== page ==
The new European skills agenda for sustainable competitiveness, social fairness and resilience, presented by the European Commission on 1 July, sets ambitious, quantitative objectives for upskilling (improving existing skills) and reskilling (training in new skills) in the next five years.
Its 12 actions focus on skills for jobs by partnering up with Member States, companies and social partners to work together for change, by empowering people to embark on lifelong learning, and by using the EU budget as a catalyst to unlock public and private investment in people’s skills.
The aim is to ensure that the right to training and lifelong learning, enshrined in the European Pillar of Social Rights, becomes a reality across Europe, from cities to remote and rural areas, to the benefit of everyone. The Commission is placing skills at the heart of the EU policy agenda, steering investment in people and their skills for a sustainable recovery after the coronavirus pandemic. Businesses need workers with the skills required to master the green and digital transitions, and people need to be able to get the right education and training to thrive in life.
The skills agenda aims to improve the relevance of skills in the EU to strengthen sustainable competitiveness, ensure social fairness and build our resilience. It does this through 12 actions:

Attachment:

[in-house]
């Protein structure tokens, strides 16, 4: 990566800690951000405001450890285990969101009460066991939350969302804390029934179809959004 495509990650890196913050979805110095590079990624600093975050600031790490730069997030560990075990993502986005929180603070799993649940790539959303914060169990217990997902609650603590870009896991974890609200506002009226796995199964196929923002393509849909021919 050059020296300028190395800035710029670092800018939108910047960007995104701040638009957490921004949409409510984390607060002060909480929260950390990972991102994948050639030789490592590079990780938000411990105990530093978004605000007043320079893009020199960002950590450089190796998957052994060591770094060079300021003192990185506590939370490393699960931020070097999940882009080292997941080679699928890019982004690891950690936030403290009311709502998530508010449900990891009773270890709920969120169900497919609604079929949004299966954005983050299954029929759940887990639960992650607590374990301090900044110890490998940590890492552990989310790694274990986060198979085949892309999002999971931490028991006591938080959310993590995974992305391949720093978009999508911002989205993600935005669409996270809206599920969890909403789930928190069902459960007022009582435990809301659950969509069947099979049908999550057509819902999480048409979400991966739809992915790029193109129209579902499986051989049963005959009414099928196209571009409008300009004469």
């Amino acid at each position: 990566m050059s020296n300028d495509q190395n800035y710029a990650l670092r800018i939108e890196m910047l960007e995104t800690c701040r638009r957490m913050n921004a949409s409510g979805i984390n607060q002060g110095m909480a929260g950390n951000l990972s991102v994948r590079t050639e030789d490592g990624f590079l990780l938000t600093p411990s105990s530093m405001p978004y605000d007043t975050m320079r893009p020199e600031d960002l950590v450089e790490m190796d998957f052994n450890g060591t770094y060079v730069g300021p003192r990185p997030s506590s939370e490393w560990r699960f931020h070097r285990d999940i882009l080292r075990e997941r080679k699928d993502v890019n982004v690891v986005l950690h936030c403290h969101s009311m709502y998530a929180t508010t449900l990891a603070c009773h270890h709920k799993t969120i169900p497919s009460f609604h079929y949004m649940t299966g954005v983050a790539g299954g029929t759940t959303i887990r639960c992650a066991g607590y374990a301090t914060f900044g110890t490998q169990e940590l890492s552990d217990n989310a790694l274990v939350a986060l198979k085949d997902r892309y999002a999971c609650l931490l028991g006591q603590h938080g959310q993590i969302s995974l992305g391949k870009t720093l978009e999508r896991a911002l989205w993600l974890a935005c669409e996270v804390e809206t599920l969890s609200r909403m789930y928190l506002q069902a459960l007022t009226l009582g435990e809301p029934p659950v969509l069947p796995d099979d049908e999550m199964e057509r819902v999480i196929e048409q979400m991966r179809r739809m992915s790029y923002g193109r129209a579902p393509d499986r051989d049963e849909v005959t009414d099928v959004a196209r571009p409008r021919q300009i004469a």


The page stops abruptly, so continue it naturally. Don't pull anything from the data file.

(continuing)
- A pact for skills
- Strengthening skills intelligence
- EU support for strategic national upskilling action
- Proposal for a Council recommendation on vocational education and training for sustainable competitiveness, social fairness and resilience
- Rolling out the European universities initiative and upskilling scientists
- Skills to support the green and digital transitions
- Increasing STEM graduates and fostering entrepreneurial and transversal skills
- Skills for life
- Initiative on individual learning accounts
- A European approach to micro-credentials
- New Europass platform
- Improving the enabling framework to unlock Member States’ and private investments in skills
The new Europass platform was the first action to be launched. It offers guidance in CV-writing, suggests tailored jobs and learning opportunities, provides information on trends in skills, and is available in 29 languages.
On 1 July, the Commission also adopted its proposal for a Council recommendation on vocational education and training.